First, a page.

WASHINGTON D.C.-Transportation Secretary Ray LaHood scolded Congressional members today over the undecided FAA extension. A decision had not been made before the members broke for the summer recess. This unfinished business on their part has caused the lay-offs of some 74,000 people, and lost revenue of $30 million a day since their authorization ended on July 22nd.
Secretary LaHood had this to say to Congressional members,”They talk a lot about jobs. They give good speeches about it. I want them to walk the walk. Put hard-working Americans to work so they can get a paycheck just like Congress is receiving on their vacations.” He went on to add, “If you’ve got issues with labor. If you’ve got issues with money going to small airports to help airlines fly in and out, work that out. Don’t hold the American jobs and American people hostage over controversial issues that were not a problem on 20 other times when Congress passed an extension.”
President Obama also weighed in yesterday, urging Congress to settle the issue before the end of the week. In his statement before a cabinet meeting, he said, “Don’t put the livelihoods of thousands of people at risk. Don’t put projects at risk. And don’t let a billion dollars, at a time when we’re scrambling for every dollar we can, get left on the table because Congress didn’t act.”
Senate members left without approving a short-term extension for the FAA. It would have been the 21 extension given. But, this extension sent to the Senate from the house contained changes not present in previous extensions.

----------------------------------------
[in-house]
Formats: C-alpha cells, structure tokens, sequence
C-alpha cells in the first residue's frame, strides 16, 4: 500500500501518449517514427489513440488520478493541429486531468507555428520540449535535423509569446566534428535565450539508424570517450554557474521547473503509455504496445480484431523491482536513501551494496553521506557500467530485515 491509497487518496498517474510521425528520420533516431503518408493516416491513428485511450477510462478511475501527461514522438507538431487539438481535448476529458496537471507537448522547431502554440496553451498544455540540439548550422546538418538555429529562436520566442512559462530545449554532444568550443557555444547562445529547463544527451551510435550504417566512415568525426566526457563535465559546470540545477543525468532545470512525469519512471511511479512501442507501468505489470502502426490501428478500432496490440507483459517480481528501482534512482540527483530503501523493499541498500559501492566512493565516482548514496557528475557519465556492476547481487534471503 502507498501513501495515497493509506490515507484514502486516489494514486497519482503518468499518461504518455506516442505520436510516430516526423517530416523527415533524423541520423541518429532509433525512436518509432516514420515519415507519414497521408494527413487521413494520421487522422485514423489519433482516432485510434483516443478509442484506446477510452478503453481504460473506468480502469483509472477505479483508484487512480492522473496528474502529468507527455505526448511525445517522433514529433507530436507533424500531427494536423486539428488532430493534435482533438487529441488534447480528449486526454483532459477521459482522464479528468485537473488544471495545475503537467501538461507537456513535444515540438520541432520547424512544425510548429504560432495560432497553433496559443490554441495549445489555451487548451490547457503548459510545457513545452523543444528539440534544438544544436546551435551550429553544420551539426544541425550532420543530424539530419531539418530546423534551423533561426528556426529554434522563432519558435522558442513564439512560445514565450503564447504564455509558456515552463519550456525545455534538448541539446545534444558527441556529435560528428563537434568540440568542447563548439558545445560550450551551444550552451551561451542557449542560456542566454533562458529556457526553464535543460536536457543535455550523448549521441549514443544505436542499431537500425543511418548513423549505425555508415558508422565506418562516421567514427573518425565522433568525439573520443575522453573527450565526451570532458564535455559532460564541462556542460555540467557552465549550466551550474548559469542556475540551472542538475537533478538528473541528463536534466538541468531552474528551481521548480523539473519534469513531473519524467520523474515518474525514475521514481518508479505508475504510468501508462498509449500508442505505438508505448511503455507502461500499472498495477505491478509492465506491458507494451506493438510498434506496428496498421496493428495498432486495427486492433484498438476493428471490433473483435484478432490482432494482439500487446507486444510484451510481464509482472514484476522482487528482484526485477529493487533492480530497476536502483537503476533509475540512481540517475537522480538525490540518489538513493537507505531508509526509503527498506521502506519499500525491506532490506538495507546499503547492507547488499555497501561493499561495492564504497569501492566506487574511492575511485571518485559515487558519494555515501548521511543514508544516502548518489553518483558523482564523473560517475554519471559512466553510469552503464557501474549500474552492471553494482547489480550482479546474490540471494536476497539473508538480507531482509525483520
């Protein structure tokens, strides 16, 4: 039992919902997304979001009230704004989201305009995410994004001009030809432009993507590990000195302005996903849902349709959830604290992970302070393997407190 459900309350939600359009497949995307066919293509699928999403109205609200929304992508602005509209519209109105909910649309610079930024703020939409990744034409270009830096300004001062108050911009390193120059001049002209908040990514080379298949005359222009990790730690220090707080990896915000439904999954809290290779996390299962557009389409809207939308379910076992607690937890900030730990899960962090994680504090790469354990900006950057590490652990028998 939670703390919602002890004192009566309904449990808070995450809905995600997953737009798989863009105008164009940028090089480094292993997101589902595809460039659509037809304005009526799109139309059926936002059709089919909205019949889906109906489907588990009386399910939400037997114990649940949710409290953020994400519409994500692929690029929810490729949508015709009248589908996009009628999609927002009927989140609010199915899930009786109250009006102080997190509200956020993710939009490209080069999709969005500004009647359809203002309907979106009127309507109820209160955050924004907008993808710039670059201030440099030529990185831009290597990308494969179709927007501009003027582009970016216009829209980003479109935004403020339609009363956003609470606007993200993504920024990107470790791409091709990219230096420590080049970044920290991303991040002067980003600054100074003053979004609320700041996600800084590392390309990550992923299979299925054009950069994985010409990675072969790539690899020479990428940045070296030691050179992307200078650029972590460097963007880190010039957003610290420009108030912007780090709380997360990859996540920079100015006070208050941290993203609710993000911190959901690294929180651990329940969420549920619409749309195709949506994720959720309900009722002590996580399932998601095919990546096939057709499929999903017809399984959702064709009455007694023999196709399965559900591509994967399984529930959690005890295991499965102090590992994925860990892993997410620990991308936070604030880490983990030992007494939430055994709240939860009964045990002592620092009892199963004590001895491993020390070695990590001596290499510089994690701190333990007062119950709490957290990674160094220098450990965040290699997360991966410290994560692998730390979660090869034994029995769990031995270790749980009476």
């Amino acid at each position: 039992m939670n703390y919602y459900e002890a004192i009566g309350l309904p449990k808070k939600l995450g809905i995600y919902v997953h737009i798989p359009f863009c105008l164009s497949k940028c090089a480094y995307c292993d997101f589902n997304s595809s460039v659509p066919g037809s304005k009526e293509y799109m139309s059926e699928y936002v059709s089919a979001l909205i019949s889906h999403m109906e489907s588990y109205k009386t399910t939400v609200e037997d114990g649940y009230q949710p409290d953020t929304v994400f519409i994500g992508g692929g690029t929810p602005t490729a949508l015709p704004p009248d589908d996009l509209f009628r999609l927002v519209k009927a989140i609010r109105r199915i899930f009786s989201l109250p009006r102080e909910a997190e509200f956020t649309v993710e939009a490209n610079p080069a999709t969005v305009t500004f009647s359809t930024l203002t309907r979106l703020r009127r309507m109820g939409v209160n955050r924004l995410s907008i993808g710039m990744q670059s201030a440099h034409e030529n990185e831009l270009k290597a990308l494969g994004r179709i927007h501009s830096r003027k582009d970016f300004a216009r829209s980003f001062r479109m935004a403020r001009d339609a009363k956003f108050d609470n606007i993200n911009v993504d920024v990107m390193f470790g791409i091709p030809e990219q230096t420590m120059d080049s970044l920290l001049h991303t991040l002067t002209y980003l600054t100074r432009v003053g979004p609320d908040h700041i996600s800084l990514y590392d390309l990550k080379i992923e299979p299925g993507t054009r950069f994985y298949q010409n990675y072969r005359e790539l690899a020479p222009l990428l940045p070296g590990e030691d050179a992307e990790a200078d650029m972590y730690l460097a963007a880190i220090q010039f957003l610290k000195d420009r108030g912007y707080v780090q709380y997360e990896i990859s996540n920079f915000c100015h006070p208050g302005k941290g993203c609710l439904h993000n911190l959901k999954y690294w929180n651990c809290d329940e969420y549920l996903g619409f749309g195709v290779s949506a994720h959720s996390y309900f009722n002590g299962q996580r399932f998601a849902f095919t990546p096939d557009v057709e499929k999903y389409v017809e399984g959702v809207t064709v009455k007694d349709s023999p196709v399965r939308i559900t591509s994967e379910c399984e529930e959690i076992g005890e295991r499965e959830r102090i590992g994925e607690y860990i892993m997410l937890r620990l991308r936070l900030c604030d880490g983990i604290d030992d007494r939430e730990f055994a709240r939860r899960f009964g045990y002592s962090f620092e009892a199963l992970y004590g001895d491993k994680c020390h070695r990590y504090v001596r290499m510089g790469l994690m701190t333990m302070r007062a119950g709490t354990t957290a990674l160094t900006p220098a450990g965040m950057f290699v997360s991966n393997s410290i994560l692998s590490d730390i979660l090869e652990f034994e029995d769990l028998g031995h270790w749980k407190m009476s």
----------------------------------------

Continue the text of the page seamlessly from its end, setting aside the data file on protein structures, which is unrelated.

There were several sticking points in this extension forwarded from the House. The first would reduce or kill subsidies to rural airports. Specifically, airports in New Mexico, Montana and Nevada, blue states with influential Democrat Senators.
And second, the House wants to keep the new rules set out by the National mediation Board out of the FAA Authorization Bill. The new rules state that only 50%+1 of votes cast are all that is needed to organize. Old rules stated 50%+1 of all members voting or not is needed and all persons not voting would be considered a vote to the negative.
Third West Coast Senators want an increased number of slots at Reagan Washington National Airport. 12 are allowed now. Additional flights are diverted to airports 30 miles away. Resistance comes from Congressional members in those districts who fear the change will mean less air travel to their districts.
Fourth is the $4 Billion cutback in FAA spending. This cut would bring FAA to 2008 levels.